A bipartisan group of senators last week called on the Bush administration to release the final $100 million in emergency funding for Low-Income Home Energy Assistance Program (LIHEAP) that helps needy families pay their utility bills. They also recommended that the annual LIHEAP budget be expanded.
Prior to leaving for the Thanksgiving holiday last year, Congress approved a measure that provided a total of $1.9 billion in regular funding for LIHEAP for fiscal year 2005, plus $300 million in emergency assistance, which is to be released to the states at the direction of President Bush. So far, the administration has released $200 million of the emergency funding.
"LIHEAP is a safety net for millions of Americans who struggle to pay to heat and cool their homes...Unfortunately, the amount of LIHEAP money that has been appropriated in the past is only enough to help about 15%, or four million of the 30 million households eligible for assistance," said Sen. Jeff Bingaman (D-NM), who joined the senators in asking for a bigger LIHEAP budget.
Bingaman proposes that the LIHEAP annual budget be raised to $3 billion -- "a major increase over the current authorization level of $2 billion." Funding for LIHEAP has remained flat over the past 20-plus years, while home electricity and natural gas costs have risen dramatically, he noted.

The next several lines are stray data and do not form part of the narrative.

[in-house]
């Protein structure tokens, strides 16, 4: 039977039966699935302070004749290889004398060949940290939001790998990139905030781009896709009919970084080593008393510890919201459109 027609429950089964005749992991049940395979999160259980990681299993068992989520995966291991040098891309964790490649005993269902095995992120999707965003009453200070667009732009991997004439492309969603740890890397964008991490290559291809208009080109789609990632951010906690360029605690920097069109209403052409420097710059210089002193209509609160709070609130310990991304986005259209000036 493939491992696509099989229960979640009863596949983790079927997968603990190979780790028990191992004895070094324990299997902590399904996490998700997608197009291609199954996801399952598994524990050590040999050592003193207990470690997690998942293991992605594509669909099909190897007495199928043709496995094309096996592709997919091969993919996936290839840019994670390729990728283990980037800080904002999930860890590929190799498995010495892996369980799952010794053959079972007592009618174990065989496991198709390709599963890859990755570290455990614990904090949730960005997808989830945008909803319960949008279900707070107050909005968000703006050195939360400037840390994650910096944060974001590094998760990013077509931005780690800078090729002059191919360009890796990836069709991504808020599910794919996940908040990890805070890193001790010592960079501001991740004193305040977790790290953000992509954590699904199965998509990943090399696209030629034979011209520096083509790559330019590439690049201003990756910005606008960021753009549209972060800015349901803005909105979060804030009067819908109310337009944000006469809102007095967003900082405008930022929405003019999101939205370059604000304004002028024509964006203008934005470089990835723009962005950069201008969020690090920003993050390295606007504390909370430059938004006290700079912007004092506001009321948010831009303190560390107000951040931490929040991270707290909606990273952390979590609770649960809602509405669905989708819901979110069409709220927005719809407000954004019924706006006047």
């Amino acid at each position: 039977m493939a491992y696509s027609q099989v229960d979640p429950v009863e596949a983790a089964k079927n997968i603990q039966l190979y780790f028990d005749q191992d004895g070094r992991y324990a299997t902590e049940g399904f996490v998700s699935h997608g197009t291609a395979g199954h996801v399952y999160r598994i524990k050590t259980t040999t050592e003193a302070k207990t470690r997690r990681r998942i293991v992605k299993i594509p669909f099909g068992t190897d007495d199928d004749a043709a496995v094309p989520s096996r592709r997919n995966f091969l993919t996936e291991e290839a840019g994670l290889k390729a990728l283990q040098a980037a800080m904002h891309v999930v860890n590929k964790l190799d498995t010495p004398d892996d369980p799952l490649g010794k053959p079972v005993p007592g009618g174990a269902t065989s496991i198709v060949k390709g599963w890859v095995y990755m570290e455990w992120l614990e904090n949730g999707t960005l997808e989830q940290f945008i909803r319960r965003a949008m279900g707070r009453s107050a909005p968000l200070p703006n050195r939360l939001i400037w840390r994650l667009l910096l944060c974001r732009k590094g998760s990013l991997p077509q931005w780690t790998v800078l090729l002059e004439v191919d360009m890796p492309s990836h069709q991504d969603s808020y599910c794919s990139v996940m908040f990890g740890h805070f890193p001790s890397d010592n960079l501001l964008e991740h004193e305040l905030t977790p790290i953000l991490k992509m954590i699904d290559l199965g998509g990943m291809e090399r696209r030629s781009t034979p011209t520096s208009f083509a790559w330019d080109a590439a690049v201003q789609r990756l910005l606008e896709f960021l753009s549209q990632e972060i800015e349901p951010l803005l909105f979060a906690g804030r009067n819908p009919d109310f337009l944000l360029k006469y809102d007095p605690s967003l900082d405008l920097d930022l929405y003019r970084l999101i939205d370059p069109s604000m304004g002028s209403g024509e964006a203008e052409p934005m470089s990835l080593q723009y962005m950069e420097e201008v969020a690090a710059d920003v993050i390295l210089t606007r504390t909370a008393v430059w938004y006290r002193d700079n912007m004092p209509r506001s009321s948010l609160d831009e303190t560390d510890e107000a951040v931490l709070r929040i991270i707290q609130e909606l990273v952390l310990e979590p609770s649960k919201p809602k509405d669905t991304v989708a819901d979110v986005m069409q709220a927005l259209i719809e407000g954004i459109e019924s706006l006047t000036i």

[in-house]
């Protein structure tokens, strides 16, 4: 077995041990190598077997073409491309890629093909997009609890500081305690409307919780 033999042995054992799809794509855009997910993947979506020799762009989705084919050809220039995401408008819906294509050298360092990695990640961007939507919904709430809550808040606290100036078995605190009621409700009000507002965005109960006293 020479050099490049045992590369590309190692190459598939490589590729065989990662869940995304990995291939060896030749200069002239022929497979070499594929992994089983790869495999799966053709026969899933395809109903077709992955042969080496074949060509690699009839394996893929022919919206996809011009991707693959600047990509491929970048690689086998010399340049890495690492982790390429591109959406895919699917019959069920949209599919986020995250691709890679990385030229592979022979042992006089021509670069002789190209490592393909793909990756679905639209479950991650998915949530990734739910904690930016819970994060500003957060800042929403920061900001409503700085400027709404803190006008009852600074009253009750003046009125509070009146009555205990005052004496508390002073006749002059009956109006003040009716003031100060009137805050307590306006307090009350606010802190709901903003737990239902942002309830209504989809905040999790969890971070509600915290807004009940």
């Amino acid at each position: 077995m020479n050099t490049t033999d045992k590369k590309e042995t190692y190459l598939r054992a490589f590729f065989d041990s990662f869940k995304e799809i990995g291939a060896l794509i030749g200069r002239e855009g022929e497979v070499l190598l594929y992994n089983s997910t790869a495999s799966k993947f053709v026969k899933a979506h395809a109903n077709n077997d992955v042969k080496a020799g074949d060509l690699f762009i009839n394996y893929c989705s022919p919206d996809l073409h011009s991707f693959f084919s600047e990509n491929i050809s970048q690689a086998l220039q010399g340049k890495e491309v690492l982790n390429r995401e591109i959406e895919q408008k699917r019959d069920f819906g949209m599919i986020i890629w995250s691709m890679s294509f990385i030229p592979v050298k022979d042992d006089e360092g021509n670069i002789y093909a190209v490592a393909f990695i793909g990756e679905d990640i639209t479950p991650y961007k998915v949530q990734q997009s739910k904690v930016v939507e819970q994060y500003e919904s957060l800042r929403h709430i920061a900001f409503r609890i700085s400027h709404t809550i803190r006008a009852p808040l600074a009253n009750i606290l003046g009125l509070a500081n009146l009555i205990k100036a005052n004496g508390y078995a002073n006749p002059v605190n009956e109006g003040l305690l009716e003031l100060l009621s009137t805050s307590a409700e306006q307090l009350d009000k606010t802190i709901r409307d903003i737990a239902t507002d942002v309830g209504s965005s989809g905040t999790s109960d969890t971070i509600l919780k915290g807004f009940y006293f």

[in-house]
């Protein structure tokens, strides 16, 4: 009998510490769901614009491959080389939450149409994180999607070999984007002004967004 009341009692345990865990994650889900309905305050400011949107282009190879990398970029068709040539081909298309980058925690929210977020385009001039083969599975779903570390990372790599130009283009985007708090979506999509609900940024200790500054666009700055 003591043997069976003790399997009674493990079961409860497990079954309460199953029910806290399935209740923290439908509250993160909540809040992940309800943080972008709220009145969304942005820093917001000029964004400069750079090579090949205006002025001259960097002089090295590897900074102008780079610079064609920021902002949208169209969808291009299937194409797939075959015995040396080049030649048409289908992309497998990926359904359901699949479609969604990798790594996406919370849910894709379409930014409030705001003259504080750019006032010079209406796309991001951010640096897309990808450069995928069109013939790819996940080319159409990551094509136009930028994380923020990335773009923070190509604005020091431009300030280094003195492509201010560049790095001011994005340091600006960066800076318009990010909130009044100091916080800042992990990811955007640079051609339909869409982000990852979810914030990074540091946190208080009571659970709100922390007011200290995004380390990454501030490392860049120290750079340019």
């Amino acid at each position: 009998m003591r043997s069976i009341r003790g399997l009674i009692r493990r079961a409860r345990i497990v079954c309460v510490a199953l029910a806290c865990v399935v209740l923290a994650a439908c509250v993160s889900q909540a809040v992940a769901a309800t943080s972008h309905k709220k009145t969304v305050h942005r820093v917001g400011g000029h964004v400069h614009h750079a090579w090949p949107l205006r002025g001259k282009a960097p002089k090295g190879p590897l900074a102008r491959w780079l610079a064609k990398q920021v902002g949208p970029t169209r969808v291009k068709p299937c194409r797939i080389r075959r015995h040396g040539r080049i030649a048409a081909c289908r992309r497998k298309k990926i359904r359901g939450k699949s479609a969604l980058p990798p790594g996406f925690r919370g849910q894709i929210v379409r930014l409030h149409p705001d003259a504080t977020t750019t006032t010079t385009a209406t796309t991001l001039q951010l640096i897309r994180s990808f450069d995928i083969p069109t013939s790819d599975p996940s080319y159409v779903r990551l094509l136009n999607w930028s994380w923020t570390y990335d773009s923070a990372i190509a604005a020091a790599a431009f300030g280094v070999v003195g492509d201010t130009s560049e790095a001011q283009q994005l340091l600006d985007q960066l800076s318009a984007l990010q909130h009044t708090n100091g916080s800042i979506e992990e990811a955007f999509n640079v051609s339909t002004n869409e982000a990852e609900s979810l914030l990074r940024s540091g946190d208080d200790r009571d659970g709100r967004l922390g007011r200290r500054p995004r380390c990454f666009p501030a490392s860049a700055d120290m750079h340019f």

A study by the American Gas Association showed that more than 80% of the people who are eligible for LIHEAP funds do not receive assistance because of an inadequate level of federal funding. It reported that five million households received assistance through LIHEAP and related programs in 2001, while another 25 million eligible households did not.
In fiscal year 2001, the latest year for which figures were available, the average LIHEAP benefit was $297 to pay for energy bills that averaged $1,500 over a 12-month period, the association said.
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